I'm just an entertainer. In a way crime stories are boring. A crime's been committed and at the end you know it will be solved. So you've got to make the story interesting besides it just being a plot. And that's why character matters, why you've got to make the characters interesting.
At nineteen I was pretty sure I was going to be a professional soccer player. At that time I played for one of the Norwegian premier leagues. But I tore ligaments in both knees, so I started studying business administration and economics and became a financial analyst, and I worked at a brokerage firm as a stockbroker.
In most sports, your brain and your body will cooperate... But in rock climbing, it is the other way around. Your brain doesn't see the point in climbing upwards. Your brain will tell you to keep as low as possible, to cling to the wall and not get any higher. You have to have your brain persuading your body to do the right movements.
Not even the brightest future can make up for the fact that no roads lead back to what came before - to the innocence of childhood or the first time we fell in love.
For me, the best places to write are on planes, trains and at airports. Not hotel rooms but hotel lobbies. I'm really happy when I'm waiting for a plane and the message comes that it's three hours late. Great, I'll get to write!
For many years, it seemed as if nothing changed in Norway. You could leave the country for three months, travel the world, through coups d'etat, assassinations, famines, massacres and tsunamis, and come home to find that the only new thing in the newspapers was the crossword puzzle.
I don't have any writing routine. Sometimes I go to my local coffee shop and I write there for some hours. Apart from that, I am traveling most of the time. I write in airports, trains, hotel rooms... I can write anywhere.
As a writer, you have to believe you're one of the best writers in the world. To sit down every day at the typewriter filled with self-doubt is not a good idea.
You can't visit readers where you think they are. You have to invite them home to where you are and try to lure them into your universe. That's the art of storytelling.
Until the Eighties, Oslo was a rather boring town, but it's changed a lot, and is now much more cosmopolitan. If I go downtown, I visit the harbour to see the tall ships and the ferries, and to admire the modern architecture such as the Opera House or the new Astrup Fearnley Museum on the water's edge.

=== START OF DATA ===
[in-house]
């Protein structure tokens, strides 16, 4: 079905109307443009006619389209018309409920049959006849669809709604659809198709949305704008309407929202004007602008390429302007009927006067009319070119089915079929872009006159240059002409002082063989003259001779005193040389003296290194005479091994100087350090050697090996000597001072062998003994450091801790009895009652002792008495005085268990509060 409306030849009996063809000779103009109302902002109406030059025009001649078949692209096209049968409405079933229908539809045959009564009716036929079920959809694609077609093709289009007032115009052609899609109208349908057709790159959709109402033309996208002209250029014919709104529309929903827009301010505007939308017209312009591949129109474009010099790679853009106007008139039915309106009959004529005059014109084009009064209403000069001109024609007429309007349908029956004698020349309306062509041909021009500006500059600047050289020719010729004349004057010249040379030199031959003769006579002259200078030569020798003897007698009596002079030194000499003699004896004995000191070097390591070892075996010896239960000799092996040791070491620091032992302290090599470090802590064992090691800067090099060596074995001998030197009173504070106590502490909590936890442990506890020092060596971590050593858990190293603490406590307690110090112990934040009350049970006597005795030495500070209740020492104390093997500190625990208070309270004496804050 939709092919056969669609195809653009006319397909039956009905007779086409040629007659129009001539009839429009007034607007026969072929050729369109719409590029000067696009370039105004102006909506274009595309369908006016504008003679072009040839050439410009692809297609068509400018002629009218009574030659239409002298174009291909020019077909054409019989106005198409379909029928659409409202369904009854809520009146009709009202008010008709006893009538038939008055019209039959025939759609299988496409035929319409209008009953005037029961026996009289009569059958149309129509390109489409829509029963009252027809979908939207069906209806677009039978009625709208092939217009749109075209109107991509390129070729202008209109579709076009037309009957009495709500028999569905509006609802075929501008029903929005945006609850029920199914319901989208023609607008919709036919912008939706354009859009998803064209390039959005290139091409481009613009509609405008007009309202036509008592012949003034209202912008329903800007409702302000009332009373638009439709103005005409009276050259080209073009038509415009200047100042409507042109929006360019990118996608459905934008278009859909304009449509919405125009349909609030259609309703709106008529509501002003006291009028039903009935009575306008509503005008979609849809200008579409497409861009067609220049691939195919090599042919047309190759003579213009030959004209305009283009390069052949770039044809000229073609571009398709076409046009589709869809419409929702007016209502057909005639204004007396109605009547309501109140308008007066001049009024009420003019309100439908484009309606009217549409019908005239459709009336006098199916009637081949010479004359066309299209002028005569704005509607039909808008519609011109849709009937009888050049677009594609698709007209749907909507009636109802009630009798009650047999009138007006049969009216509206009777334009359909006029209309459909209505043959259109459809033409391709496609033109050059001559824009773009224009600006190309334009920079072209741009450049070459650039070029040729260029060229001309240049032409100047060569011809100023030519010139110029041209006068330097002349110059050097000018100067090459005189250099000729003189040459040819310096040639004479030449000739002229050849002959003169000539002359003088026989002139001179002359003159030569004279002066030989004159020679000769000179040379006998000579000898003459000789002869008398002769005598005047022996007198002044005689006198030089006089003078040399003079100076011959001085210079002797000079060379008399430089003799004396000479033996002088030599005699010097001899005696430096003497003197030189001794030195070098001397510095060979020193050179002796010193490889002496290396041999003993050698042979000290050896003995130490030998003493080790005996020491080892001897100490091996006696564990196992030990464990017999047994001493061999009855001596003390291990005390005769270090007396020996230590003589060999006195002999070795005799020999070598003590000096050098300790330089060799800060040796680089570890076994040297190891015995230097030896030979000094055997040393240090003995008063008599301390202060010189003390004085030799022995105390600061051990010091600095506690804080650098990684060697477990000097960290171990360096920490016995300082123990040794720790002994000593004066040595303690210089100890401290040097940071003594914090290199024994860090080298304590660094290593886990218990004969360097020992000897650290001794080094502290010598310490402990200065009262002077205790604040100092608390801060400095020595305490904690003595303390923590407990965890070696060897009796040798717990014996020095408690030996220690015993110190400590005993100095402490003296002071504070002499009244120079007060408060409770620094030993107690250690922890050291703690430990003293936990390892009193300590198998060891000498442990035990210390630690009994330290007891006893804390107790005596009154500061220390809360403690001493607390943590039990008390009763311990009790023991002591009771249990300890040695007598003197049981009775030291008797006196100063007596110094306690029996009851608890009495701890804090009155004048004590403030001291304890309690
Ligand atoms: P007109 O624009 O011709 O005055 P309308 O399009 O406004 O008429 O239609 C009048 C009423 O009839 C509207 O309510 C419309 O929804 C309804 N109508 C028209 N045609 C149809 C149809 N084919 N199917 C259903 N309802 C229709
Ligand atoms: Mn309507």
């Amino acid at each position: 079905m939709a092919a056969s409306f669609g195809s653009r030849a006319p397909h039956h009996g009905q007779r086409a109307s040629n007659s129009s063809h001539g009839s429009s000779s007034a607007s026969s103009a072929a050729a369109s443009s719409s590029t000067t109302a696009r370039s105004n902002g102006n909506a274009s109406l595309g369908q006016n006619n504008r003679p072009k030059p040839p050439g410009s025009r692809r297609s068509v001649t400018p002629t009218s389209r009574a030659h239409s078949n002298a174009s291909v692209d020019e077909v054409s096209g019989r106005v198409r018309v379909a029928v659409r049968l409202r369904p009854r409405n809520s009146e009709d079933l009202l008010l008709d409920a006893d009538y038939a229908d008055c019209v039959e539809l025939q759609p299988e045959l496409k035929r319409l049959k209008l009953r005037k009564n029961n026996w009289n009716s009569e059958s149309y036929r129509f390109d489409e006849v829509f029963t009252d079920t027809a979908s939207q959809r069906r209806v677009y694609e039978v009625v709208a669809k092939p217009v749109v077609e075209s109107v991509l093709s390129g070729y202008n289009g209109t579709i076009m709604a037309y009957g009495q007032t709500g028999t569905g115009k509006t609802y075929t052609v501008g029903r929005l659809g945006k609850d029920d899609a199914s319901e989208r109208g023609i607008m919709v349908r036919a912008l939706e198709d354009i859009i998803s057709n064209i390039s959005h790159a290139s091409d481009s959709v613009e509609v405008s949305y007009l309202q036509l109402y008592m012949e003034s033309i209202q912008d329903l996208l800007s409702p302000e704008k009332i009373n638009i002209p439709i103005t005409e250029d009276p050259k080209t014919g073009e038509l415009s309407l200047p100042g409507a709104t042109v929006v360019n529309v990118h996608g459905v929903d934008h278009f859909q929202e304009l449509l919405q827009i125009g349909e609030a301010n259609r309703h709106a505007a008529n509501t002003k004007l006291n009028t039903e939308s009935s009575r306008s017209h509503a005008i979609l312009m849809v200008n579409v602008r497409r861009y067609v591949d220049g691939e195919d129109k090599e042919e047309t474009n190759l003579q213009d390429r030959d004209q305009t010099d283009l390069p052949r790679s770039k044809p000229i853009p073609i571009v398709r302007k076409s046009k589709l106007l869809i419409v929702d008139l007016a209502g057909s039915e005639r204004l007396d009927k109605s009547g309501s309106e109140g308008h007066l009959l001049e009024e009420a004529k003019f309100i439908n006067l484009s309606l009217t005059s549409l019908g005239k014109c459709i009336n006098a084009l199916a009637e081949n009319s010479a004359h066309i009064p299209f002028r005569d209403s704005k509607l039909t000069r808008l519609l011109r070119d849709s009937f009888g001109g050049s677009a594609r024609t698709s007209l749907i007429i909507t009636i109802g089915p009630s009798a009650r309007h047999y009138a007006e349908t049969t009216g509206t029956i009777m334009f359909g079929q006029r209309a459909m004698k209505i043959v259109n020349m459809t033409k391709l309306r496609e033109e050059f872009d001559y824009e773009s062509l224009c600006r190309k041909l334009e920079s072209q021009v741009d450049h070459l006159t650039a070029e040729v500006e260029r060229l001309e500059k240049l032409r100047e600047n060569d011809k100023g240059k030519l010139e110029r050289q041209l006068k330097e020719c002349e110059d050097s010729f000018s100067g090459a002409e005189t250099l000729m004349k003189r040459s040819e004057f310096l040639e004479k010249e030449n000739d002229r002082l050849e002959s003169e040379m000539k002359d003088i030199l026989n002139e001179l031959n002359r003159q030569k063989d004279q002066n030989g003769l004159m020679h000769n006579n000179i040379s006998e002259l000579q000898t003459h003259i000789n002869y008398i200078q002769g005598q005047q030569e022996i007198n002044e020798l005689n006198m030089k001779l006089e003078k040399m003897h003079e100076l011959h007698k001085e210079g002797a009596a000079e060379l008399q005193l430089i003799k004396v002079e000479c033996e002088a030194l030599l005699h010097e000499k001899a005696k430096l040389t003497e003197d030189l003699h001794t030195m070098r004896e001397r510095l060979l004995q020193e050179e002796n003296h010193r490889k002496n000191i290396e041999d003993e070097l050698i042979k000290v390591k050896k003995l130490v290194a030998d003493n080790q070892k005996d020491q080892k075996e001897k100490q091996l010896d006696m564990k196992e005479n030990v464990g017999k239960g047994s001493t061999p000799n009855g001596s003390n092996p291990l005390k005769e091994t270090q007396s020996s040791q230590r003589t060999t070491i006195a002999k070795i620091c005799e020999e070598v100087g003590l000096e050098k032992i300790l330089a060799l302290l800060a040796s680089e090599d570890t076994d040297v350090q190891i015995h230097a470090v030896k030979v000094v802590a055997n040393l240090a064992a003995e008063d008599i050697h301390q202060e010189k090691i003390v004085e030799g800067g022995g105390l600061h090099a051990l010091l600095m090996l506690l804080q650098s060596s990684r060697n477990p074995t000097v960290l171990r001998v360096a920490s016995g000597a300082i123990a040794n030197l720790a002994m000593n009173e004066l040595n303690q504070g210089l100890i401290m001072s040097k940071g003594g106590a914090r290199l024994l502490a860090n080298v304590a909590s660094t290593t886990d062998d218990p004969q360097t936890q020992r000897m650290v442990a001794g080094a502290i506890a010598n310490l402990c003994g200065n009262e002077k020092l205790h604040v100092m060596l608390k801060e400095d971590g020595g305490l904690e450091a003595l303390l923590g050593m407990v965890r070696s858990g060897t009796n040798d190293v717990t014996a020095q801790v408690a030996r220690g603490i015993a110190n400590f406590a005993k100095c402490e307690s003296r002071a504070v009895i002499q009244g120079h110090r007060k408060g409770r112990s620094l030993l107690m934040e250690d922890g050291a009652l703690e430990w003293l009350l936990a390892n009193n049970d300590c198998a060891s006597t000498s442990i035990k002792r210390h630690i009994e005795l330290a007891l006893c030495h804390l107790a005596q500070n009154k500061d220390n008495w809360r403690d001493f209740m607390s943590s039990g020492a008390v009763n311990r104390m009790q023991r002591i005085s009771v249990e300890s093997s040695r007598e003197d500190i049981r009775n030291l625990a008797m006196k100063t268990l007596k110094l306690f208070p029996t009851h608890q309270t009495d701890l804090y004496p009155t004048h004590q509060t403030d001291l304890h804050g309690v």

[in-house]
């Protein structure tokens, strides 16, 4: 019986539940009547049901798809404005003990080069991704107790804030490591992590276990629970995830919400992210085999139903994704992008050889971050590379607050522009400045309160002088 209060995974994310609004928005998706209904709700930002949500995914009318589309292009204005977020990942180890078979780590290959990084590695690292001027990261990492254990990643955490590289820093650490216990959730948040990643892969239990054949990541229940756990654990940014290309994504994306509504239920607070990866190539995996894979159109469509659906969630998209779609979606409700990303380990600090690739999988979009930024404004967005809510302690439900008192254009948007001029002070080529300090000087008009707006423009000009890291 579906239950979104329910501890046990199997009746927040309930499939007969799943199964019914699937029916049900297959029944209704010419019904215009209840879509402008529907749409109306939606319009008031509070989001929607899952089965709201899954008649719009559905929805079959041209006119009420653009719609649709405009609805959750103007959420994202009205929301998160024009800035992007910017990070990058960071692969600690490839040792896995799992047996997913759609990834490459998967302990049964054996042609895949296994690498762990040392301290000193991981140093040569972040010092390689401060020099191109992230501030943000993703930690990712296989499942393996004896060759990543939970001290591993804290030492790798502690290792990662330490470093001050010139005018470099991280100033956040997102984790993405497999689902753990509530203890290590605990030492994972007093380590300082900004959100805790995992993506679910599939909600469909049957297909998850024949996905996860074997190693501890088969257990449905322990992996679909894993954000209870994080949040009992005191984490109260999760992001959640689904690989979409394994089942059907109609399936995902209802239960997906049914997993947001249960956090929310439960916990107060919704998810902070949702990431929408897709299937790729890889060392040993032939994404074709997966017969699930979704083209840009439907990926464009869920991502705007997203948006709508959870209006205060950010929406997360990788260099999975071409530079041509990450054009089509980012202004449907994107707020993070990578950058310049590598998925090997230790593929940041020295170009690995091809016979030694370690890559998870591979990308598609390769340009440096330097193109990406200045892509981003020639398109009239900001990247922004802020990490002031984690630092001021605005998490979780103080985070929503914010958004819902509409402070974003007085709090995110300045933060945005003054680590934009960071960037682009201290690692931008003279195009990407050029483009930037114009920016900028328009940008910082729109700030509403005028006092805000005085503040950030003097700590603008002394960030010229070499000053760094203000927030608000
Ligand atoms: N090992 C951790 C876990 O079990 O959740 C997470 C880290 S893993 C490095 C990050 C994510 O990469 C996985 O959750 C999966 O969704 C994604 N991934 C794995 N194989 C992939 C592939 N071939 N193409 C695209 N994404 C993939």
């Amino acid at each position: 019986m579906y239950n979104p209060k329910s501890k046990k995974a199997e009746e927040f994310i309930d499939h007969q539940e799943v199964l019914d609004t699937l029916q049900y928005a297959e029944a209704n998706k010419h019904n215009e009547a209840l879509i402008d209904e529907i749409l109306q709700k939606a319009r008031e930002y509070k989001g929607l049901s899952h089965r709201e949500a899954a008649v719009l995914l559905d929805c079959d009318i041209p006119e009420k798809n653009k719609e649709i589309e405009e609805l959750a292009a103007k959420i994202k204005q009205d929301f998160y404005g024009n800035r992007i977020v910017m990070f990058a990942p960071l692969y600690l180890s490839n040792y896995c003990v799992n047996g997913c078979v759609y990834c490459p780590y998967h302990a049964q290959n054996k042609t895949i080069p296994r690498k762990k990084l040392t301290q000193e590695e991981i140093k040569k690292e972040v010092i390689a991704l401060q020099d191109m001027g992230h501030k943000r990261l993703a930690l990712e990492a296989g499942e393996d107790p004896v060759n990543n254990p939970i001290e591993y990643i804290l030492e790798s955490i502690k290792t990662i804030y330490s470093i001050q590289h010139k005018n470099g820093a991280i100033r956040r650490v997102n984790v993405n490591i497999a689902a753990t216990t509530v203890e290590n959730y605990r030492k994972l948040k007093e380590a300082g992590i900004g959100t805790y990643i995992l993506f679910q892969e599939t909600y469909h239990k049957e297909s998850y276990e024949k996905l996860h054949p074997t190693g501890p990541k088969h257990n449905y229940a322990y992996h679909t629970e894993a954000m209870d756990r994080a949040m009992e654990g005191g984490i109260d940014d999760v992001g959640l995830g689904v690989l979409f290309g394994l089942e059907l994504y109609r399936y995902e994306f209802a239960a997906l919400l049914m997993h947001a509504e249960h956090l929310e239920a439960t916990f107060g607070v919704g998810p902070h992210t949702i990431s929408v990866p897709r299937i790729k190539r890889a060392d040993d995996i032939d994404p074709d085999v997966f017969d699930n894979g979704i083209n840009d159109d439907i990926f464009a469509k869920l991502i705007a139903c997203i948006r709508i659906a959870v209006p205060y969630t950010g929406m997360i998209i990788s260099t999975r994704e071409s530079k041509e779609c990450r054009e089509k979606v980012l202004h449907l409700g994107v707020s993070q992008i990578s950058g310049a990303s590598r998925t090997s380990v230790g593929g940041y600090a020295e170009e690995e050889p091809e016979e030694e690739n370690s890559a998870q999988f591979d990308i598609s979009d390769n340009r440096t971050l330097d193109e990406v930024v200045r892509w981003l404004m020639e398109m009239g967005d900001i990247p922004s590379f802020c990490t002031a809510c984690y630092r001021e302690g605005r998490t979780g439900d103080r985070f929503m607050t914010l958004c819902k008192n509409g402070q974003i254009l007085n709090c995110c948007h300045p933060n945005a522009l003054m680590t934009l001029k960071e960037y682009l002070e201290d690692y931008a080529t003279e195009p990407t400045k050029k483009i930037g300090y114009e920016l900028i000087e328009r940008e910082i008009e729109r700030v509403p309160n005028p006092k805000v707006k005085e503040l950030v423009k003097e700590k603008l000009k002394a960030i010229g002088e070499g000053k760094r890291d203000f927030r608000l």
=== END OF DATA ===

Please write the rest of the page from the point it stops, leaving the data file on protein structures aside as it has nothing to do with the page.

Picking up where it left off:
I was sleeping in a water bed for a couple of years, recommended by my doctor. I was never comfortable in that water bed. In the middle of the night you would hear something happening - water and bubbles. I would always think there was some intelligent life in the water bed.
Thanks to the success of Henning Mankell and Peter Hoeg, there wasn't the same stigma attached to writing genre thrillers in Scandinavia as there was in many other cultures. Quite the opposite, in fact.
Those golden minutes before you are completely awake, when your mind is just drifting, you have no censorship; you are ready to develop any kind of idea. That's when I come up with the best and worst ideas. That is the privilege of being a writer - that you can stay in bed for an hour in the morning and it's work time.
I have questioned myself about the brutality in the last few novels. Actually in 'The Leopard,' in hindsight, I feel I went a little bit too far with screaming blood. There are a couple of scenes that I regret and wish I had the chance to rewrite. 'Phantom' has less blood.
The stock market to me was like a video game. When it went off, it was like turning the game off. It wasn't something I'd think about until I'd turn the machine on again.
Ever since the '70s, Maj Sjowall and Per Wahloo were the godfathers of Scandinavian crime. They broke the crime novel in Scandinavia from the kiosks and into the serious bookstores.
I don't think I'll ever feel as famous or as popular as I felt when I was a 17-year-old soccer player in Modle. Only about 20,000 people live there and 12,000 of them come to every game. Running onto the pitch each week was just the most fantastic feeling. Nothing can beat that.
My father grew up in Brooklyn, N.Y., with my grandparents. In Norwegian my name is pronounced 'Yoo' but my father used to call me 'Joe.'
What do we mean by 'crazy?' What do we mean by 'mad?' At what point is a person just different and at what point can we call it a disease and say that they are not responsible for their actions? Or are we all slaves to the chemical processes that go on in our brains?
When you go visiting countries, you start reading the history of the place and you start getting into the culture, and then you have to leave. In my experience, all countries have hidden treasures.